Monday, February 6, 2012

Faces of Death.

That box cover scared the hell out of me for many years.
The Faces of Death concept is still horrifying to many. Reputation alone keeps this series alive. It would take thirty seconds of online searching to yield videos a hundred times worse than anything in the Faces of Death series. The films cannot stand on their own, their reputation holds them up. has an interesting article with the man responsible for the series, John Alan Schwartz. The article is HERE. As anyone who has the intestinal fortitude to sit down and watch these films, most of the deaths are staged. Some more effective than others.
For me, the films were fantastic lessons in stage makeup and effective filmmaking. I saw them in 1987 and they hit me much the way The Blair Witch hit audiences twelve years later.  None of this is real. Wait. Wow. Hold on. This isn't real... is it? That cop's hair is kind of long, this can't be real? When he was falling, he moved, that's no dummy! Wait, maybe it is? Now, I know that IS real. Wait. HOW DID THEY DO THAT?
Four Faces of Death films were made. A best of collection was released between number three and four. Part Five and Part Six use footage from the first four, there is no new footage. The first three films are hosted by the ever-calm but not deadpan, Dr. Gröss (actor, Michael Carr.)
With a narrator in the guise of a doctor, the film brought the audience a string of vignettes of death, both real and fake ones. The device allowed the film to easily introduce footage too shocking for a normal movie. It wasn't every day that a movie went into an operating room to show heart surgery in which the heart started beating. Or captured a motorcyclist getting broken down to limb pieces by a tractor trailer.

Some of the footage—napalm in Vietnam, seals being clubbed—was real. The media had shown death, after all. Schwartz says about half of the material was his own fabrication, though: faked images of death to haunt the living.

It's hard to appreciate the impact now, at a time when death porn, like porn-porn, has become so easily made and even more easily procured. Mobile phones give everyone a device to capture humanity in its last stages; surveillance cameras watch store clerks being gunned down. You can pull up beheading videos on a laptop.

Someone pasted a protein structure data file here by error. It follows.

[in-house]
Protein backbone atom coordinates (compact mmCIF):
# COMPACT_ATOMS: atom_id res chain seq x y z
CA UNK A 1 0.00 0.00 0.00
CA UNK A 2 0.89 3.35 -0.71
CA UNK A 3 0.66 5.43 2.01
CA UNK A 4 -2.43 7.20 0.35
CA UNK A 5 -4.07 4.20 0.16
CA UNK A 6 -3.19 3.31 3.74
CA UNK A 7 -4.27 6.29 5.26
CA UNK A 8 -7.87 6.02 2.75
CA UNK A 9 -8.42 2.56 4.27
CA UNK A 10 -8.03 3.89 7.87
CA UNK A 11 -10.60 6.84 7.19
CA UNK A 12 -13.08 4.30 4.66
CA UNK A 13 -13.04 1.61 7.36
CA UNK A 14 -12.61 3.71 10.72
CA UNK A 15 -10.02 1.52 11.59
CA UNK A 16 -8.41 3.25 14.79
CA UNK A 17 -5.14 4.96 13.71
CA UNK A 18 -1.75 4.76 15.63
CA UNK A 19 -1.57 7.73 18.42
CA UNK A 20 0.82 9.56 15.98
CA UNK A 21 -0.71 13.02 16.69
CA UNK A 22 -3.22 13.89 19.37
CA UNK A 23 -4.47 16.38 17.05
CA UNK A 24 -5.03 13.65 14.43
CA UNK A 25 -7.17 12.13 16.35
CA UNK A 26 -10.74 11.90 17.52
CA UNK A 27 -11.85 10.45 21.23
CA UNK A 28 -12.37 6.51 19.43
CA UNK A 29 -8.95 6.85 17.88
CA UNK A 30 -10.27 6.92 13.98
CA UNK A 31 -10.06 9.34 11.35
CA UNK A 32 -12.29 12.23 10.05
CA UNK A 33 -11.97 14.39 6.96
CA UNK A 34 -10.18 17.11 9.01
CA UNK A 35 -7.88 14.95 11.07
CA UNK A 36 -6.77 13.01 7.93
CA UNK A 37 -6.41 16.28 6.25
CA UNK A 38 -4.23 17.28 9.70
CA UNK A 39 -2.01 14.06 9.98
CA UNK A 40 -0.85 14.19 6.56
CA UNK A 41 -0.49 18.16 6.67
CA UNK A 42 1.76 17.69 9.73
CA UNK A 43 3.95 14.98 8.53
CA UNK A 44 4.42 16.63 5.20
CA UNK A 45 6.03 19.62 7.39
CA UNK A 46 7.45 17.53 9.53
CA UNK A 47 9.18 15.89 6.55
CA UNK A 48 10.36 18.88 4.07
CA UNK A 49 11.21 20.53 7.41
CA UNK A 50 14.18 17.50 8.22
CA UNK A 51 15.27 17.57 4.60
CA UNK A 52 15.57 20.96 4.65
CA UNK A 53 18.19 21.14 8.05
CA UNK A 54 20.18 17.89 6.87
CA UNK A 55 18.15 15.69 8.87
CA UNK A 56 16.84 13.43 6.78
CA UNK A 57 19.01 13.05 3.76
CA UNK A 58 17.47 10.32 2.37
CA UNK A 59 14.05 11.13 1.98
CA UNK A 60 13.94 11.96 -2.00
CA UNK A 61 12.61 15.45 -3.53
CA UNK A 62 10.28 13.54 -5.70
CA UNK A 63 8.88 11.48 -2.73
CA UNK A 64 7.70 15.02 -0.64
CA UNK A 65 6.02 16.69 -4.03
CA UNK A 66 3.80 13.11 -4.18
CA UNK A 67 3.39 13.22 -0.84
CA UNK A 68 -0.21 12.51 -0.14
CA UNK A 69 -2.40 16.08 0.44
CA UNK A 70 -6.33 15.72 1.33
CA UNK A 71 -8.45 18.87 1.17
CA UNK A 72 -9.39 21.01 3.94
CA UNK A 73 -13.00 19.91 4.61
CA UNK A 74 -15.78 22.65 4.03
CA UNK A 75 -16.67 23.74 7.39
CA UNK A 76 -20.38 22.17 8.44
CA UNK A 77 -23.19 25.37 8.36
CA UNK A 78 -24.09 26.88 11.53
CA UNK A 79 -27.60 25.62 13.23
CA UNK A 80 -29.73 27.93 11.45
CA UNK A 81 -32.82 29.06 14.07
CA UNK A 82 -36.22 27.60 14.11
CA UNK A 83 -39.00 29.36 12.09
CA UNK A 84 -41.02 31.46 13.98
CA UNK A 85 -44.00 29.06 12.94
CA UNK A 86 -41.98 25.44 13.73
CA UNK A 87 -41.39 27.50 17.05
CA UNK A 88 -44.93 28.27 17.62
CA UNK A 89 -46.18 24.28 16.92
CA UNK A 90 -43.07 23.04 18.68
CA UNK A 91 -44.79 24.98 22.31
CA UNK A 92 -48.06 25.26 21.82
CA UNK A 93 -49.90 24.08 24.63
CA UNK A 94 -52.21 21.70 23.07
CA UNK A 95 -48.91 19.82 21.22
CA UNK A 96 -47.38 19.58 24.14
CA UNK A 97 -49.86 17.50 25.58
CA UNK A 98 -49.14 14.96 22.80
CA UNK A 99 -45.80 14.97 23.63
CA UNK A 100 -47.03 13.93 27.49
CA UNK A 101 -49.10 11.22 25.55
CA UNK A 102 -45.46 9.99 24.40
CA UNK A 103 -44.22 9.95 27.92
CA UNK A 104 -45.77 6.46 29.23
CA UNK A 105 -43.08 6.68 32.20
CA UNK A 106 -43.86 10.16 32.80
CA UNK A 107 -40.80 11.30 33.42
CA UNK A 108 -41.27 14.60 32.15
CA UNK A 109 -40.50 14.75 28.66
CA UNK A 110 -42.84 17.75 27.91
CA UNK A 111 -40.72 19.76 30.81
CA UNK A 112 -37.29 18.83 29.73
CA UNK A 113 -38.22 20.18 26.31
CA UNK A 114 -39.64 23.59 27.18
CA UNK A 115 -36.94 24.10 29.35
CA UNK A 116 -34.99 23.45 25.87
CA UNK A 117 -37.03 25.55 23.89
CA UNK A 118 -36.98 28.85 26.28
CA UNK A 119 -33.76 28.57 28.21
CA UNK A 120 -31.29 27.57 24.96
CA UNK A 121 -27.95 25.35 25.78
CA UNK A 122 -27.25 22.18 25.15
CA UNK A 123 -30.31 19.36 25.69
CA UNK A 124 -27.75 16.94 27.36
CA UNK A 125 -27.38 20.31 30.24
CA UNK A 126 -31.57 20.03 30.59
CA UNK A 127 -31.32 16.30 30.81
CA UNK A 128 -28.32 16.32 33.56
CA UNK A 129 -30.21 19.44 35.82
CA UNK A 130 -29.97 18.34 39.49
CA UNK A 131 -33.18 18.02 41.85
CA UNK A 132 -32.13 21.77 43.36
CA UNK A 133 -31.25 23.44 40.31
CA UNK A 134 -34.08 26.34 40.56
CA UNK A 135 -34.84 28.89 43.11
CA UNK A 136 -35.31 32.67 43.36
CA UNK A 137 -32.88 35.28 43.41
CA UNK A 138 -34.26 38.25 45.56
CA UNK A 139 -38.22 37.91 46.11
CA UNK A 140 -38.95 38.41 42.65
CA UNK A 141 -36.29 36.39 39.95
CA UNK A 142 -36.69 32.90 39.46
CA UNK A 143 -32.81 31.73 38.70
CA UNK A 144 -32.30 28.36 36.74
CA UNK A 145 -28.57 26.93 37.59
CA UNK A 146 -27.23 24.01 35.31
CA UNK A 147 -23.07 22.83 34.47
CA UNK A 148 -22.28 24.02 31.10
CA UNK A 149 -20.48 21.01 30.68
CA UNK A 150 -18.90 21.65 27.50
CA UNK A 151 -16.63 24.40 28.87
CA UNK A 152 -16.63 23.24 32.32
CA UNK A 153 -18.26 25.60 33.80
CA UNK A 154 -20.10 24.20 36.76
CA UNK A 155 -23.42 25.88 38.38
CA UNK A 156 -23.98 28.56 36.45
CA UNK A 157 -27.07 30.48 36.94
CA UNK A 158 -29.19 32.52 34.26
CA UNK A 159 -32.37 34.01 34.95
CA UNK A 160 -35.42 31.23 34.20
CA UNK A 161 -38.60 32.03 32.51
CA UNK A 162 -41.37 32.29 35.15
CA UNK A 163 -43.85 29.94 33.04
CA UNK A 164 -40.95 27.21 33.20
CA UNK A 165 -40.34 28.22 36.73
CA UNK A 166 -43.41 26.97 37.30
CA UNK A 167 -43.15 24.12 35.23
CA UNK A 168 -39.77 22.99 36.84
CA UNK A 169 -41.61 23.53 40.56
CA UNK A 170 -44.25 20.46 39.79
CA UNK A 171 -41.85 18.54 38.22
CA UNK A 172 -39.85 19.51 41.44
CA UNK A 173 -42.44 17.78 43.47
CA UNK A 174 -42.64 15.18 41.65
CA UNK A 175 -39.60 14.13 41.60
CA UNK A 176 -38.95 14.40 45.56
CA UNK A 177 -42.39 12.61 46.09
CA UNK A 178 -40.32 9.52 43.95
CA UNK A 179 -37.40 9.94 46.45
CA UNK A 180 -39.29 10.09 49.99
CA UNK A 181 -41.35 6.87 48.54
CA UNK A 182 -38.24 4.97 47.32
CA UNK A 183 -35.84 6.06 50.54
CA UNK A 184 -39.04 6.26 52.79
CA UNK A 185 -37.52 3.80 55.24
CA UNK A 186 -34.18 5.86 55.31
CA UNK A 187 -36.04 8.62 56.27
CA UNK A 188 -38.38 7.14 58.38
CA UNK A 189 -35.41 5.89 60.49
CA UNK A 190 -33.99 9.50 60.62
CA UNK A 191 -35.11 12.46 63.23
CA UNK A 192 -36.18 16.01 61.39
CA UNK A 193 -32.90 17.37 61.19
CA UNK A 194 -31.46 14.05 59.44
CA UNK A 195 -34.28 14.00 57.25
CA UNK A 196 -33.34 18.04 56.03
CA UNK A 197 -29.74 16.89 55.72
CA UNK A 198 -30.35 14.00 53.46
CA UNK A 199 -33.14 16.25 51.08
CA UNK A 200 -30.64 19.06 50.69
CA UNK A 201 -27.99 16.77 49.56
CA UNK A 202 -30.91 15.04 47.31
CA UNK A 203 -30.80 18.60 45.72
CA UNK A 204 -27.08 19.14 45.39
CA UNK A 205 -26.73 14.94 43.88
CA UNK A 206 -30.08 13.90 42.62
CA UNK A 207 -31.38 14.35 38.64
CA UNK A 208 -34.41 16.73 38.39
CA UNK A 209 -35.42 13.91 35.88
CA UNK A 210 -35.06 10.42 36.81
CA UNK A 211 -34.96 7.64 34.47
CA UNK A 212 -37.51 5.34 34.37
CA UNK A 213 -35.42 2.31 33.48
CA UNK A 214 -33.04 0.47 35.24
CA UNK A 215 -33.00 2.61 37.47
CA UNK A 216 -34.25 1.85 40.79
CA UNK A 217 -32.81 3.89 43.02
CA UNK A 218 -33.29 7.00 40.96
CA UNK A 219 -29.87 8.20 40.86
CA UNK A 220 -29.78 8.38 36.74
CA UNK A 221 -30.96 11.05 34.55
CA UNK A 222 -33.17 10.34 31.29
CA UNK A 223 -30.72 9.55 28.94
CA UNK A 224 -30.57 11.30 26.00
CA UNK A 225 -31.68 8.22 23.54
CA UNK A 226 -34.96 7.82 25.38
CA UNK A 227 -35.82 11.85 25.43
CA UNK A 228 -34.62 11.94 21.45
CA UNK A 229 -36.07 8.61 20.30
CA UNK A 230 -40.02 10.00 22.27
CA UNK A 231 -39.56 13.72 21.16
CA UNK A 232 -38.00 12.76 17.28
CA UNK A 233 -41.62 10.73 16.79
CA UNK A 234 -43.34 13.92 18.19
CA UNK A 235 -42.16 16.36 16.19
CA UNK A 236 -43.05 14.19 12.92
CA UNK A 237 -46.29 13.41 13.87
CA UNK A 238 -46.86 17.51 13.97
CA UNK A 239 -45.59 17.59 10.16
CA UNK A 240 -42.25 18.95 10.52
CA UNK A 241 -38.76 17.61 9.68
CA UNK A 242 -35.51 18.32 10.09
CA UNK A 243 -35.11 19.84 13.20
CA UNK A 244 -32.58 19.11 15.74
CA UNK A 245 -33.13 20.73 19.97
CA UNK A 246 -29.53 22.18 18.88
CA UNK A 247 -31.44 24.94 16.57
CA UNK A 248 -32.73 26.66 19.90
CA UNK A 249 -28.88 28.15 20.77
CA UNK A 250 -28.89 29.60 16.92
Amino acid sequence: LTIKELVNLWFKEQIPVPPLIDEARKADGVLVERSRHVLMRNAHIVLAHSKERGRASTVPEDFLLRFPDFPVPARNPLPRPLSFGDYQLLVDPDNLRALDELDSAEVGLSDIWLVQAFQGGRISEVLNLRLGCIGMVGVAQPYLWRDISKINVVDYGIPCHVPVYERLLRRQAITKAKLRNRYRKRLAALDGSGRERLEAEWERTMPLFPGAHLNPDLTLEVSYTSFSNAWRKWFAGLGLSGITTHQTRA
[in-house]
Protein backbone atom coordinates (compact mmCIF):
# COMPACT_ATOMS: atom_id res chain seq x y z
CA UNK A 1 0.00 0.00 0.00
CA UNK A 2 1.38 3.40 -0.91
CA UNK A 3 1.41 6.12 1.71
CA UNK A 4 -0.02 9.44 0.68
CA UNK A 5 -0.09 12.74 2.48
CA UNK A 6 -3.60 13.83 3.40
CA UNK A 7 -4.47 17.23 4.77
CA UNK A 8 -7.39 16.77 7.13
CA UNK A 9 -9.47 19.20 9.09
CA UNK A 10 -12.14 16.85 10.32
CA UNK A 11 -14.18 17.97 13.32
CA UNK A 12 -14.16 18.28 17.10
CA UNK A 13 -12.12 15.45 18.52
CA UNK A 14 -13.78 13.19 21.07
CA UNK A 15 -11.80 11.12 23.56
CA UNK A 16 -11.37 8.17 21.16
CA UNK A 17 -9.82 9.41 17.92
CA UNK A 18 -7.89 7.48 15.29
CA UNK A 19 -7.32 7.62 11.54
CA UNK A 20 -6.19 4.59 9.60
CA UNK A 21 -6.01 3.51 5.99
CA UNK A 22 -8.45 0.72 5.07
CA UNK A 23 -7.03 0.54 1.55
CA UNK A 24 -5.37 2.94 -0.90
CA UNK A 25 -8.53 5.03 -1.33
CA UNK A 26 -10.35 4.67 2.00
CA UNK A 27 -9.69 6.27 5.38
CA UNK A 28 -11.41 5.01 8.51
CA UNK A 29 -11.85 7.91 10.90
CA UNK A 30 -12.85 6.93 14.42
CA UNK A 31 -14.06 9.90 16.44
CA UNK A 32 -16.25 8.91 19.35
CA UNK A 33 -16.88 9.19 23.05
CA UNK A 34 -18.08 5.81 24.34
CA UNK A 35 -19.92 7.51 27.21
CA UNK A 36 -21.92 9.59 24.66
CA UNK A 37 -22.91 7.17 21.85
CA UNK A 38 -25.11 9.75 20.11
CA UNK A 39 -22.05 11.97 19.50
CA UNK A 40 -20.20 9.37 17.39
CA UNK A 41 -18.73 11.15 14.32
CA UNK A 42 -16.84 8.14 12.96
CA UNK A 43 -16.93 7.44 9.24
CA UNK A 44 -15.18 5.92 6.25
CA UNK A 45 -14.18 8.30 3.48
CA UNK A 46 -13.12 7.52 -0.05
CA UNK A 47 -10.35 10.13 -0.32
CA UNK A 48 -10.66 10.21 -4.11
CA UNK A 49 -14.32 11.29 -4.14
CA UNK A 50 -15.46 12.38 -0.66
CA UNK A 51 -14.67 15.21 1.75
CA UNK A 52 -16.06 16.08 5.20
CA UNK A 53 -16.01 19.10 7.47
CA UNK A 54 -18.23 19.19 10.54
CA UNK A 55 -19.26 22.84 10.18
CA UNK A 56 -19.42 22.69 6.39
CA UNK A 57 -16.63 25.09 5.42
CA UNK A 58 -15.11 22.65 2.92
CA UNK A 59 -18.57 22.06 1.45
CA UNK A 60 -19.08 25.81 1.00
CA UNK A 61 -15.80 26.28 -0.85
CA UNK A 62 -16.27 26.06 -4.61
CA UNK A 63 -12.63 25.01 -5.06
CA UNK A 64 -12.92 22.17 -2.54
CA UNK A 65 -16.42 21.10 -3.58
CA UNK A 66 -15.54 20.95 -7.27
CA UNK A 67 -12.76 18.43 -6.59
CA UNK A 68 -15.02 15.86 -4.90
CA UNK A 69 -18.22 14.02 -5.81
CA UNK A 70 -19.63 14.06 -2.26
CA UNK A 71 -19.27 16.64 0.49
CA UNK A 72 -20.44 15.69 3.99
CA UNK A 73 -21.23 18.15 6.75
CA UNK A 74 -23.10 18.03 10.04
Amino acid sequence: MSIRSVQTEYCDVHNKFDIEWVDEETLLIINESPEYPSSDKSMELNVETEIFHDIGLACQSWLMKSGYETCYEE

That Schwartz anticipated this was remarkable. Even more remarkable, in retrospect, is the outrage he drew from a world that hadn't seen it coming.

"There was an innocence about this back then," he says.
The article is rather interesting. Probably more interesting for folks who have not been interested in the films.
Justifying the basest of human interests is usually uncomfortable and disingenuous. I'm not sure why teenage boys are attracted to seeing these kinds of things. I was, and I'm really not sure why.
When I tried to go back and watch the Faces fo Death films again in my early twenties, with my buddy Nik, we had to turn the VHS off. We had no interest. We were over it.
I still love slasher films from the 70's and 80's, but real and perceived real death footage is completely off my search engine.
The whole teenage immortality angle is tired, but it may be correct. Perhaps you need to know someone one minute and lose them the next to realize how sad, pointless, and horrible death is. Anyway, the article is interesting. Go read it.
(I got the pic of the box cover from, not sure who posted it there.)

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